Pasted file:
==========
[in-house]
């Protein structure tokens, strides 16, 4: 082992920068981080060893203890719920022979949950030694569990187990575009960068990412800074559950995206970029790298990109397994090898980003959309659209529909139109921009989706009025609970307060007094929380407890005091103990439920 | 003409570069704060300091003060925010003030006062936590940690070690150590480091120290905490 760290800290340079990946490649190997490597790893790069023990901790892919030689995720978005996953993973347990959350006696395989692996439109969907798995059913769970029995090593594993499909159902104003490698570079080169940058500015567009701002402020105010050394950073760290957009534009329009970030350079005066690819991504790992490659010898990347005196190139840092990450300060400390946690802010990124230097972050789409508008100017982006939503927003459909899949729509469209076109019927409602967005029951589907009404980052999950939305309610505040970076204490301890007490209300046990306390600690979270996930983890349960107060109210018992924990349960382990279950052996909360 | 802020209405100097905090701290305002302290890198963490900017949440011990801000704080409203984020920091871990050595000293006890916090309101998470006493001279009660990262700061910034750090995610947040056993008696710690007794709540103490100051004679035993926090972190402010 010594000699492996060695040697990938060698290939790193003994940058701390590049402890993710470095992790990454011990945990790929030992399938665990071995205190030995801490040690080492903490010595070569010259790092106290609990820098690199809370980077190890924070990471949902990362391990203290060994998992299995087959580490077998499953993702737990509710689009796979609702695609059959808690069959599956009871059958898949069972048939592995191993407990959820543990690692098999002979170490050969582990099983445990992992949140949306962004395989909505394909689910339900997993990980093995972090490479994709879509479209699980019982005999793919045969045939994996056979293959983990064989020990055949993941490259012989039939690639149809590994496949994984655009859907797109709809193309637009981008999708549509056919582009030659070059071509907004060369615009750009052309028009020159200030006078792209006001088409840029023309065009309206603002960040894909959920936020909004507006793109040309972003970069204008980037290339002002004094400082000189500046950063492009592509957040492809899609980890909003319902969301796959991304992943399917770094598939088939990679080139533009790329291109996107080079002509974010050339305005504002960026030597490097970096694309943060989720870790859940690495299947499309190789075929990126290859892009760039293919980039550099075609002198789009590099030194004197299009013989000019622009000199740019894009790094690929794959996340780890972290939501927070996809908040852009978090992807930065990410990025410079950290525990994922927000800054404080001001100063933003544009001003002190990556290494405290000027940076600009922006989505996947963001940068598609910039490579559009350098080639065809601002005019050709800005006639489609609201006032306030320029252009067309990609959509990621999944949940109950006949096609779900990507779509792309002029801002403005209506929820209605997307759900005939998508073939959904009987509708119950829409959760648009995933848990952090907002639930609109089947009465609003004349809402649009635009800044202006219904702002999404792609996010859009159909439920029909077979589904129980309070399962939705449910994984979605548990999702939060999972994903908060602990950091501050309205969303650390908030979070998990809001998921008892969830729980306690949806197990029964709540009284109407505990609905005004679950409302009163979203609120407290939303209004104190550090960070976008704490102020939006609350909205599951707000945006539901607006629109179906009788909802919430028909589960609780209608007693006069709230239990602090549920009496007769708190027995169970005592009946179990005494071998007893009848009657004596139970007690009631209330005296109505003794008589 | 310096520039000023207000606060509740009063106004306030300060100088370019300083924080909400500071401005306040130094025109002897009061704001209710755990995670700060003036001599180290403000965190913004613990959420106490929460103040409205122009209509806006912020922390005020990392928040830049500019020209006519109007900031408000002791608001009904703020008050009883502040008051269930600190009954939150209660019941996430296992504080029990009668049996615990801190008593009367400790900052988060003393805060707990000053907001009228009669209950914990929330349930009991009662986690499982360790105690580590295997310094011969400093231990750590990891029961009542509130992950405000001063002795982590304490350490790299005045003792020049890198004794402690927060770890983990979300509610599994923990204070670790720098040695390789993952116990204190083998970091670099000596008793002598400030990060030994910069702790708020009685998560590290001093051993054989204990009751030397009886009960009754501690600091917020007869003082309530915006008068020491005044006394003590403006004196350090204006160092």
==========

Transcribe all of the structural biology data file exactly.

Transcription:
[in-house]
């Protein structure tokens, strides 16, 4: 082992920068981080060893203890719920022979949950030694569990187990575009960068990412800074559950995206970029790298990109397994090898980003959309659209529909139109921009989706009025609970307060007094929380407890005091103990439920 | 003409570069704060300091003060925010003030006062936590940690070690150590480091120290905490 760290800290340079990946490649190997490597790893790069023990901790892919030689995720978005996953993973347990959350006696395989692996439109969907798995059913769970029995090593594993499909159902104003490698570079080169940058500015567009701002402020105010050394950073760290957009534009329009970030350079005066690819991504790992490659010898990347005196190139840092990450300060400390946690802010990124230097972050789409508008100017982006939503927003459909899949729509469209076109019927409602967005029951589907009404980052999950939305309610505040970076204490301890007490209300046990306390600690979270996930983890349960107060109210018992924990349960382990279950052996909360 | 802020209405100097905090701290305002302290890198963490900017949440011990801000704080409203984020920091871990050595000293006890916090309101998470006493001279009660990262700061910034750090995610947040056993008696710690007794709540103490100051004679035993926090972190402010 010594000699492996060695040697990938060698290939790193003994940058701390590049402890993710470095992790990454011990945990790929030992399938665990071995205190030995801490040690080492903490010595070569010259790092106290609990820098690199809370980077190890924070990471949902990362391990203290060994998992299995087959580490077998499953993702737990509710689009796979609702695609059959808690069959599956009871059958898949069972048939592995191993407990959820543990690692098999002979170490050969582990099983445990992992949140949306962004395989909505394909689910339900997993990980093995972090490479994709879509479209699980019982005999793919045969045939994996056979293959983990064989020990055949993941490259012989039939690639149809590994496949994984655009859907797109709809193309637009981008999708549509056919582009030659070059071509907004060369615009750009052309028009020159200030006078792209006001088409840029023309065009309206603002960040894909959920936020909004507006793109040309972003970069204008980037290339002002004094400082000189500046950063492009592509957040492809899609980890909003319902969301796959991304992943399917770094598939088939990679080139533009790329291109996107080079002509974010050339305005504002960026030597490097970096694309943060989720870790859940690495299947499309190789075929990126290859892009760039293919980039550099075609002198789009590099030194004197299009013989000019622009000199740019894009790094690929794959996340780890972290939501927070996809908040852009978090992807930065990410990025410079950290525990994922927000800054404080001001100063933003544009001003002190990556290494405290000027940076600009922006989505996947963001940068598609910039490579559009350098080639065809601002005019050709800005006639489609609201006032306030320029252009067309990609959509990621999944949940109950006949096609779900990507779509792309002029801002403005209506929820209605997307759900005939998508073939959904009987509708119950829409959760648009995933848990952090907002639930609109089947009465609003004349809402649009635009800044202006219904702002999404792609996010859009159909439920029909077979589904129980309070399962939705449910994984979605548990999702939060999972994903908060602990950091501050309205969303650390908030979070998990809001998921008892969830729980306690949806197990029964709540009284109407505990609905005004679950409302009163979203609120407290939303209004104190550090960070976008704490102020939006609350909205599951707000945006539901607006629109179906009788909802919430028909589960609780209608007693006069709230239990602090549920009496007769708190027995169970005592009946179990005494071998007893009848009657004596139970007690009631209330005296109505003794008589 | 310096520039000023207000606060509740009063106004306030300060100088370019300083924080909400500071401005306040130094025109002897009061704001209710755990995670700060003036001599180290403000965190913004613990959420106490929460103040409205122009209509806006912020922390005020990392928040830049500019020209006519109007900031408000002791608001009904703020008050009883502040008051269930600190009954939150209660019941996430296992504080029990009668049996615990801190008593009367400790900052988060003393805060707990000053907001009228009669209950914990929330349930009991009662986690499982360790105690580590295997310094011969400093231990750590990891029961009542509130992950405000001063002795982590304490350490790299005045003792020049890198004794402690927060770890983990979300509610599994923990204070670790720098040695390789993952116990204190083998970091670099000596008793002598400030990060030994910069702790708020009685998560590290001093051993054989204990009751030397009886009960009754501690600091917020007869003082309530915006008068020491005044006394003590403006004196350090204006160092």